7 04 2012

First the good news:   In Tennessee in 2012, Green Party candidates will be noted as such on the ballot, not lumped anonymously with the “Independents.”   I’ve been doing my best to shout this from the rooftops, but my cohort Howard Switzer has been singing it–we kicked the state of Tennessee’s butt in our court case, as I discussed last month.  Since then, the State has appealed, and also asked for Judge Haynes’ court orders to be set aside pending the appeal, a motion that was denied.

Consequently, we are looking for candidates all over the state.  Maybe you’d like to run for office?  If you agree with the Green Party’s “ten key values“–grassroots democracy, social justice and equal opportunity, ecological wisdom, non-violence, decentralization, community-based economics and economic justice, feminism and gender equity, respect for diversity, personal and global responsibility, and future focus and sustainability (and what’s not to love about any of that?),  if that sounds like more your cup of political tea than an “all of the above,” i.e., “drill, baby, drill, and dig, baby dig” energy policy, ignoring the growing danger signs from our environment, the quiet suppression of civil liberties and persecution of whistleblowers and dissenters, and the unquestioned continued maintenance of a war machine and a corporatocracy that have been deemed not merely “too big to fail” but “too big to challenge,” and just enough lip service to women’s rights and the general progressive agenda to keep people drinking Democrat (TM) Kool-aid, then you have a place in the Green Party.

The further good news is that, in a third of all Tennessee House and Senate races, there is likely to be only one other candidate, so you might not even have to worry about that old bogeyman, “Greens taking votes from Democrats, resulting in the election of Republicans.” Actually, the results are frequently so lopsided  that such an accusation would be pretty baseless most cases, anyway.  Which brings me to the bad news.

When I start by quoting Josef Stalin, you know it’s gonna be bad news, and it really, really was Josef Stalin, the ruthless ruler of Russia, who said (in Russian, of course)

You know, comrades,… I consider it completely unimportant who in the party will vote, or how; but what is extraordinarily important is this — who will count the votes, and how.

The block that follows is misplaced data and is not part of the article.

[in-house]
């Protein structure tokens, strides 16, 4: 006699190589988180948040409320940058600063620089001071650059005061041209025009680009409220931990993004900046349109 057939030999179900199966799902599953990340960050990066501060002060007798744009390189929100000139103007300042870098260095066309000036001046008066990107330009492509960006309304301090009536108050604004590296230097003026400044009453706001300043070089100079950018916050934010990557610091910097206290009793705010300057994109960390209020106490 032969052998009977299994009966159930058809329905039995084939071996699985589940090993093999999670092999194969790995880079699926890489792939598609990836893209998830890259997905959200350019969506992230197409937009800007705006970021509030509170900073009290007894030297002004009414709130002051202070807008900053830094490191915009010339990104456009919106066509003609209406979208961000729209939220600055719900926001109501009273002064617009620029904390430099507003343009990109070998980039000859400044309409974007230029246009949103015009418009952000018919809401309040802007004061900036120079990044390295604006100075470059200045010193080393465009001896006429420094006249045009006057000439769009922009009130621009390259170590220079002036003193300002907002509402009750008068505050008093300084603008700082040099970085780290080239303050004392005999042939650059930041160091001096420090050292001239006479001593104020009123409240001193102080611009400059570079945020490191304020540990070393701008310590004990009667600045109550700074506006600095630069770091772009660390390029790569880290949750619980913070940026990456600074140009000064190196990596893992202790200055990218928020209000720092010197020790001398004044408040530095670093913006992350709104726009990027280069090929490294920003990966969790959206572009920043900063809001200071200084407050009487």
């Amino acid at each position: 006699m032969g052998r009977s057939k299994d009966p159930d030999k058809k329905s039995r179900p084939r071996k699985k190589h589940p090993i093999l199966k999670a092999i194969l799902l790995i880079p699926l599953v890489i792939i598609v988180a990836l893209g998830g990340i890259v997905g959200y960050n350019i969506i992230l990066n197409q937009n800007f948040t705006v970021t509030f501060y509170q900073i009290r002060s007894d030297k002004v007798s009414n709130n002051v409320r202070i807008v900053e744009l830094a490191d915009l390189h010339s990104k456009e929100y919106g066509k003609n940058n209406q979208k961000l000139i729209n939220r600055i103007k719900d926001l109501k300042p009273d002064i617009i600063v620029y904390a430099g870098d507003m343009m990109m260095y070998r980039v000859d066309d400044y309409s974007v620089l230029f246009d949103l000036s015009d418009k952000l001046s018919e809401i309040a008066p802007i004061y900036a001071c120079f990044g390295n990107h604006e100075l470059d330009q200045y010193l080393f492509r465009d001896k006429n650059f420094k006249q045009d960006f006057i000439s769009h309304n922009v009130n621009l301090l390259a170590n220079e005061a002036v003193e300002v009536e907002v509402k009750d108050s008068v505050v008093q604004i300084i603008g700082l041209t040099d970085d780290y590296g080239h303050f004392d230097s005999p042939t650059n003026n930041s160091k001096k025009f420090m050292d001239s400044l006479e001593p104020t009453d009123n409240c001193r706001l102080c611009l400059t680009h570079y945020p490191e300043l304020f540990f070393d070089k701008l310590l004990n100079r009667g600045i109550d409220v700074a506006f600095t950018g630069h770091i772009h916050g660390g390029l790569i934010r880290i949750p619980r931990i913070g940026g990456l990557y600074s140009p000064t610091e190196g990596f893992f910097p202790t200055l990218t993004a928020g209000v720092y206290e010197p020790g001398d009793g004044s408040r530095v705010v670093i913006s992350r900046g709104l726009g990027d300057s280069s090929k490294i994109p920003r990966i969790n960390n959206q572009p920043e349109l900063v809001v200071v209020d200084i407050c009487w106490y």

And that is definitely the question here in Tennessee.  As I have occasionally mentioned, I have been reading “Vendors Prohibited,” a 60 page report from 2007 in which lawyer Andrea Novick made a fairly conclusive case that none of the companies that produce touch-screen voting machines, known as DREs, are ethical enough to legally do business with the state of New York.  Unfortunately, the facts of the matter were not sufficient to persuade the New York legislature, which went ahead and mandated DRE use in the state anyway.  Here in Tennessee, the situation is similar.  There was a wonderful upwelling of bipartisan spirit in 2008 as the legislature passed “The Tennessee Voter Confidence Act,” including just one little concession to the Republicans:  that the TVCA not take effect until after the 2010 election, “because of the time and expense involved,” a line that the state’s voting integrity activists handily refuted, but that was swallowed hook, line, and sinker by the state’s Democrats–who found that, to their great surprise, the 2008 election turned Tennessee from a genteelly blue-dog blue state into a frothing-at-the-mouth red state, where some of the most important business of the state’s first Republican legislature since Reconstruction, besides making sure that anybody could carry a gun wherever they wanted as long as they had a non-college issued photo ID and didn’t say “gay,” was to–gosh!–repeal the Tennessee Voter Confidence Act, as a “costcutting measure.”  Never mind that the switch to a verifiable voting system would have been entirely paid for with available Federal funds.  Never mind that counties grossly overestimated the cost of the switch–famously claiming (see Bernie Ellis’s comments at this link) it would cost $70,000 to store a filing cabinet full of ballots for a few years, or that hand-counting votes would cost $5 per ballot.  Never mind that computers are notoriously short-lived machines, and between their frailty and the ongoing upgrading of computer technology, the machines will likely need to be replaced often and at great expense, as opposed to hand-counted paper ballots, which cost pennies and employ a technology–printing–that doesn’t even depend on electricity, let alone our complex industrial network, to function.  As a result of this switcheroo,  all but two counties in Tennessee use touch-screen voting machines which do not produce a verifiable, recountable paper trail, and the two counties that use optical scan machines employ Diebold products which have been found to be as corruptible as their more digital counterparts.   Let’s look at the record.

The Diebold Accuvote is a machine that reads paper ballots and tabulates the results, a simple job that could easily be done by human beings.  Here’s what Ms. Novick had to say about the Diebold Accuvote:

In December 2005, Ion Sancho, elections supervisor in Leon County, Florida, concerned about the security of the Diebold optical scanners, arranged for Harri Hursti, a computer programmer from Finland, to independently examine a Diebold Accuvote Optical Scanner. Hursti hacked the machine in the simplest way (considered a level one hack capable of being executed by an eighth grader) and exposed just how vulnerable the Diebold Scanner was – it was possible to subvert the memory card without detection.